He took me by the arm and put me, and eventually my children, in an ambulance and began to take my pulse. He continued to attempt to resolve me of my inner pain by telling me stories of his Samaritan journey while asking me questions about my medical history. The rhythm of my soul was so troubled that I did not realize that my own heartbeat had taken on a pattern of irregularity. He asked me if I wanted to go to the hospital. I said no, as I did not want to further traumatize my children by having them see me being driven away in an ambulance. Secretly, I knew that the irregular rhythm of my heart did not come from heart disease, but heart dis-ease. I also realized that it would take time for my heart to regain a normal rhythm. I was no longer certain that normal would mean the same thing after that day.
As I began to tug the pieces of my broken soul together, I realized that I had to decide if I would return home or continue on the path that had brought me to this place? To my own surprise, I decided to continue. I told myself I needed the break more now than I had before.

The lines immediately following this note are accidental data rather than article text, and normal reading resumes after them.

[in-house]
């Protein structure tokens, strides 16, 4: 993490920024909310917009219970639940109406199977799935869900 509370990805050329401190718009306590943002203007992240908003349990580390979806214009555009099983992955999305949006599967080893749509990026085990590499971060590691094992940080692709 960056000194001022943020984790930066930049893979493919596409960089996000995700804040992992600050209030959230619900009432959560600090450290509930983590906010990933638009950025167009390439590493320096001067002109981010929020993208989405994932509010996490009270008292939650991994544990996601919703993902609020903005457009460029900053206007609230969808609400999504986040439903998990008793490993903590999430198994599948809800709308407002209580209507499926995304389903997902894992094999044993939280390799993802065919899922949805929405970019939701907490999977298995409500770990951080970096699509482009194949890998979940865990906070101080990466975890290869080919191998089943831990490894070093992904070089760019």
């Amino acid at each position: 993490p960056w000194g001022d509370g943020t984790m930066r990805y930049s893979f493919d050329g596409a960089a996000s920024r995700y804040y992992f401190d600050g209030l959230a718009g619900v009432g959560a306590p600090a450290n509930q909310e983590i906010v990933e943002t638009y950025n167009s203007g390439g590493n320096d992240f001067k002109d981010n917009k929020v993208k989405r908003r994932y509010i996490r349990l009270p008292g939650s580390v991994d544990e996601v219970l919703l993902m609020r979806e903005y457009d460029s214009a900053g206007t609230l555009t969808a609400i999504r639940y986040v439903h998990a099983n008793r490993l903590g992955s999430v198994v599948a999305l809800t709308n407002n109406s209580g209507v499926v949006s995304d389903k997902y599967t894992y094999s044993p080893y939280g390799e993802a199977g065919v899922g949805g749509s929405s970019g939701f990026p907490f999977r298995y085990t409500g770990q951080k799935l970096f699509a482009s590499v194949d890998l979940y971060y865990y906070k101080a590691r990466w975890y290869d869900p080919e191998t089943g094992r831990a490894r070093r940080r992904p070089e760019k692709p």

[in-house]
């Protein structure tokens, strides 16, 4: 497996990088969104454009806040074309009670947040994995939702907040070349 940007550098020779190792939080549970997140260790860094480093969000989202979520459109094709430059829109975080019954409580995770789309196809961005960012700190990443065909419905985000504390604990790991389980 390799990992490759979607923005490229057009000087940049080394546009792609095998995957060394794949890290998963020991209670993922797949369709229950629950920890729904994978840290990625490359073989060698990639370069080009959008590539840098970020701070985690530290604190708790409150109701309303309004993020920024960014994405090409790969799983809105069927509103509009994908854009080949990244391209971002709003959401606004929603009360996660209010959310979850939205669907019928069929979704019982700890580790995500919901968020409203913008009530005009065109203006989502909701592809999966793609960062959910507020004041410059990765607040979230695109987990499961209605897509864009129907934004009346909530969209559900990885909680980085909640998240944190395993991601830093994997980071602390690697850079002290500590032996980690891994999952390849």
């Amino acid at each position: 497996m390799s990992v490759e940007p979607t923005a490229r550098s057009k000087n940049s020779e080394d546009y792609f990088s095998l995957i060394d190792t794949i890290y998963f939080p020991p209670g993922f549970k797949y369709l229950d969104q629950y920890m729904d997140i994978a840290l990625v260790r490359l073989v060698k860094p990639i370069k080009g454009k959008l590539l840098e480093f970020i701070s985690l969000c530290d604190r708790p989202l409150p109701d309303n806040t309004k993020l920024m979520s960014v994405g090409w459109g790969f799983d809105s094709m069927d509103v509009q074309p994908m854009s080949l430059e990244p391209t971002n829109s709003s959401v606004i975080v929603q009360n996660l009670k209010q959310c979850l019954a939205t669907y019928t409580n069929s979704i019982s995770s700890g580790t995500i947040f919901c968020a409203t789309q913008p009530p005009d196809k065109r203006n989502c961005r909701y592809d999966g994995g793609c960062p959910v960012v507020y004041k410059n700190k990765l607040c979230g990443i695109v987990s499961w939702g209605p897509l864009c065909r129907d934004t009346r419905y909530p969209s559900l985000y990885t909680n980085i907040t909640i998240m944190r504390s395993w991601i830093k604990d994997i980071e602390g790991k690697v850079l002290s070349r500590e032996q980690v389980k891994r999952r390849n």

The adventure that we had set out on a few hours earlier never returned to the bliss that it was before the scene changed. We allowed ourselves to laugh and change the subject back to the conversation of “Today.” I tucked the furniture of the day inside the nooks and crannies of my reason along with the accessories of the past few months and continued our journey in search of acceptable lawn furniture.
The true beauty of today’s story is that it was considered acceptable for a member of the community that the Today Show article was about to store a coffin, the epitome of inside furniture, on their front porch, but a sofa had to stay in the house no matter what the occasion. We passed through that town and never found the house with the coffin on the porch, but we had a gloriously fun time looking for it and pointing out all the supposedly inappropriate lawn furniture we saw along the way.
Stock Image, My Thoughts, My Compilation